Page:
that the Jewish population is deeply impoverished.
Suicides of former large Jewish merchants and industrialists form daily reports in the press.
In a season where anti-Semitic agitation has calmed down, the Jewish population finds it less difficult to endure its general need and unemployment. The general situation is bad and the Jews are not the sole sufferers. But they are grateful that the additional burden of anti-Semitism is not imposed upon them. Owing to this situation the Jewish deputies in Parliament are able to turn to questions of a purely economic nature. In the last six months not a single Jewish deputy has made representations either in Parliament or from a public platform concerning special discrimination against the Jews. This should not be interpreted, however, that Hungarian Jewry is satisfied with the economic and financial politics of the government concerning commerce and industry in which fields the Jews formerly played important roles.
The Jews long ago lost this standing. Then, too, all the economic holdings in the country are so shrunken that it no longer appears as if there is an economic discrimination against Jews. The Bethlen regime sharply discriminated between Jew and Christian in its credit policy. The present government extends no credit relief either to Christian or Jew. The protest of the against the heavy taxation of the government are made together with all craft guilds, without difference of creed.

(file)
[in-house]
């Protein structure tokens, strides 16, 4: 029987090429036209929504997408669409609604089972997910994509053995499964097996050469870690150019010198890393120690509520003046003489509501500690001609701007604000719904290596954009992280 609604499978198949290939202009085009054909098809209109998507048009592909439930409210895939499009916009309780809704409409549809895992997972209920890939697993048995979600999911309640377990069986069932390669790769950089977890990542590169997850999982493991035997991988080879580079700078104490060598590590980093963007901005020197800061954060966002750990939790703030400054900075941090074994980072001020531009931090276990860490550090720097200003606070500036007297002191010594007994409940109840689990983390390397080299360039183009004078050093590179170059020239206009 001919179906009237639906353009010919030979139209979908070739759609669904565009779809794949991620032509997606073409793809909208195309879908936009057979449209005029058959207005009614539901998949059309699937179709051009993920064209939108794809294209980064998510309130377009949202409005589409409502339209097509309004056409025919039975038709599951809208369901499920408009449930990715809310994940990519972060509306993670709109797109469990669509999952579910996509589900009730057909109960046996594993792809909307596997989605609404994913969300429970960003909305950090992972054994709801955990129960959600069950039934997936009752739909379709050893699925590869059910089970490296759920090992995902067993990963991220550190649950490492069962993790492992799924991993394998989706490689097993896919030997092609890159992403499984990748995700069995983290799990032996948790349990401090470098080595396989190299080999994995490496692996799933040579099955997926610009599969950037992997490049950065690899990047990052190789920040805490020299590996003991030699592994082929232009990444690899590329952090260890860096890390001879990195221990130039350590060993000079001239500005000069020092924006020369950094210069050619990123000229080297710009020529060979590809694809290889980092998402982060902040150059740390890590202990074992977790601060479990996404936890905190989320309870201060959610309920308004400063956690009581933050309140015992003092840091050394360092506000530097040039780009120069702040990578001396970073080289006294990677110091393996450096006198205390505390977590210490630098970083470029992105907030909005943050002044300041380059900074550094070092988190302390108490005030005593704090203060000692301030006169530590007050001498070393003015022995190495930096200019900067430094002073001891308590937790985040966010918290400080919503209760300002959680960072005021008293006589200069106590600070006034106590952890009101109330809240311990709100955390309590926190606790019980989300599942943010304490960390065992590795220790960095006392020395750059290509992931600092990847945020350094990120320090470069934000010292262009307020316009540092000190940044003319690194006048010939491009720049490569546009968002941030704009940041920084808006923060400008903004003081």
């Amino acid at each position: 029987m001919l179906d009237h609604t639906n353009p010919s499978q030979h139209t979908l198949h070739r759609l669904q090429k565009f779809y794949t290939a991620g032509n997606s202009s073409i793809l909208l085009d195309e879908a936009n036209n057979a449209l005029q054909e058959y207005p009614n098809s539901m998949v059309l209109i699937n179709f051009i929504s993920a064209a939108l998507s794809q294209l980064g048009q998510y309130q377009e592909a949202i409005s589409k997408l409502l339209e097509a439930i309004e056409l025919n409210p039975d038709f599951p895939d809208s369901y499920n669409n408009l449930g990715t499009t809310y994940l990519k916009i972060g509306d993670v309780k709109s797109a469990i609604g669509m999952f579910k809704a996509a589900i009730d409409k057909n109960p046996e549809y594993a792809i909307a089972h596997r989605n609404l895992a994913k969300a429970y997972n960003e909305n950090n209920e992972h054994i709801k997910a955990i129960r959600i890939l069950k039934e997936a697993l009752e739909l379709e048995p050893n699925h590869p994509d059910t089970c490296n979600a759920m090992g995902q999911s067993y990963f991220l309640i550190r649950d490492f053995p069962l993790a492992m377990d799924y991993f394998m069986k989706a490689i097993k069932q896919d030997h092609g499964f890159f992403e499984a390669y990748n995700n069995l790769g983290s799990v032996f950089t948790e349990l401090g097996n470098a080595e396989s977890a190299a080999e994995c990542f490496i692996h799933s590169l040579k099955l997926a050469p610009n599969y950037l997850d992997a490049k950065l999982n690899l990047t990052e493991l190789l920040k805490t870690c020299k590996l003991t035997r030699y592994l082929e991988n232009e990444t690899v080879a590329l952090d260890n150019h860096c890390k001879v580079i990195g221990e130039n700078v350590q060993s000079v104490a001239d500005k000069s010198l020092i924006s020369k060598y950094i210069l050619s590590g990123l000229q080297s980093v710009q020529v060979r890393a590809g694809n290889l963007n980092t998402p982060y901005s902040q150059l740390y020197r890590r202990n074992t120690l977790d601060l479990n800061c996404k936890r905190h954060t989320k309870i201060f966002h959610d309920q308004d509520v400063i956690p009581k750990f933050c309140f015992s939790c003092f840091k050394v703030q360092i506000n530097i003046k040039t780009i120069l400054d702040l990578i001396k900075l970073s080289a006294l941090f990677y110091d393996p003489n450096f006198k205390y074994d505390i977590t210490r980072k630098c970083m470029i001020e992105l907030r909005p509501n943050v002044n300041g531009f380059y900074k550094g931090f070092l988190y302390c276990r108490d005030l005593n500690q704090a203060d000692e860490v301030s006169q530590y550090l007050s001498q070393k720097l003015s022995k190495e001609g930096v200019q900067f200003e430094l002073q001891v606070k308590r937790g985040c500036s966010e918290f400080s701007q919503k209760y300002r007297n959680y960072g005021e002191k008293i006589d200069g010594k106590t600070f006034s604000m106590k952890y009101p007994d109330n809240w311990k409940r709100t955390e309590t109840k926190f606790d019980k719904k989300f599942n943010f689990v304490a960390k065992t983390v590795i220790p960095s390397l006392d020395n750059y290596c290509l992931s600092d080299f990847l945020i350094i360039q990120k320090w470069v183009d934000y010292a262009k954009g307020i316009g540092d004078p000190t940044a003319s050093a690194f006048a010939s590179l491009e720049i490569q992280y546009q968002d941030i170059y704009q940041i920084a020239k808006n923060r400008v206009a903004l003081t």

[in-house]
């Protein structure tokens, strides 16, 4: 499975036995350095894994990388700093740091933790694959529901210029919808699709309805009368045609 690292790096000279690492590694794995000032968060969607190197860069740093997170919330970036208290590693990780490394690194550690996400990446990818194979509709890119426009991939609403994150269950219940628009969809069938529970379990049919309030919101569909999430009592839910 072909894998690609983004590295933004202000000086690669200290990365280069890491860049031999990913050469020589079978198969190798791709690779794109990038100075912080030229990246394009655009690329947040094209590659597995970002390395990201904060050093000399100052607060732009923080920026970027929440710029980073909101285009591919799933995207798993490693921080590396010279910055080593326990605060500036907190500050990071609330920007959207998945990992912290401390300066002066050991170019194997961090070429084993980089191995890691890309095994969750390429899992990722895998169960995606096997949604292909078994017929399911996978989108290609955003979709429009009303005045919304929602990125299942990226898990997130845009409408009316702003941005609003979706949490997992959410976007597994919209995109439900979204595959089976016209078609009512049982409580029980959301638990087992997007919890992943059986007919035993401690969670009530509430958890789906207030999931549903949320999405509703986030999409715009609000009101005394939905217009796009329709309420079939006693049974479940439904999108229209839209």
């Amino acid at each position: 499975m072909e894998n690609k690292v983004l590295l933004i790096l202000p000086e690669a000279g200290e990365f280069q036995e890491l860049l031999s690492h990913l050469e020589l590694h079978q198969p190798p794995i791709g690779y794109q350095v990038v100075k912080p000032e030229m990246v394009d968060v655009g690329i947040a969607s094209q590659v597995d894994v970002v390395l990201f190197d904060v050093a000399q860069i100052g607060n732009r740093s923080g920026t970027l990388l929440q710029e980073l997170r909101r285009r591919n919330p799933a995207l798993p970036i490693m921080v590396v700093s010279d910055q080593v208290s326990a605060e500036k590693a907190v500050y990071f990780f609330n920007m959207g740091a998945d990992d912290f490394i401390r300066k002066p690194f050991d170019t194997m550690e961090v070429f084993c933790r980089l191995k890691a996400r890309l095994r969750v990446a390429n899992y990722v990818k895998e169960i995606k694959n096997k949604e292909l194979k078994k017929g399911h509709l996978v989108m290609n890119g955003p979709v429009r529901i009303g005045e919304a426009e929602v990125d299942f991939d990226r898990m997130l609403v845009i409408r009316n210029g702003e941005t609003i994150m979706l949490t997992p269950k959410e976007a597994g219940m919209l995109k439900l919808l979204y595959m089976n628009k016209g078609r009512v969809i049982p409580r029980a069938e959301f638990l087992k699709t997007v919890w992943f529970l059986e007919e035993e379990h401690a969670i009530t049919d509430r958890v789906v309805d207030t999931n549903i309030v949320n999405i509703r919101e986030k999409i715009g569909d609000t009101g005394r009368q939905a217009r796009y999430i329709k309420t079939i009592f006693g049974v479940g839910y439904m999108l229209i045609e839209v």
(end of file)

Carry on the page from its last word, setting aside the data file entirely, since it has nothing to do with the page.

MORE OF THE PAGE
Is anti-Semitism in Hungary really a corpse? Os only asleep? One cannot forecast in the present stage of the economic situation of the land and with Germany and Austria infested as they are by the Hitlerite movement. It should be recalled, however, that when the government has called for peaceable relations with the Jews, the Hungarian masses of their own accord have not started anti-Semitic riots. How long the central government will be interested in maintaining this peace is the crux of the question.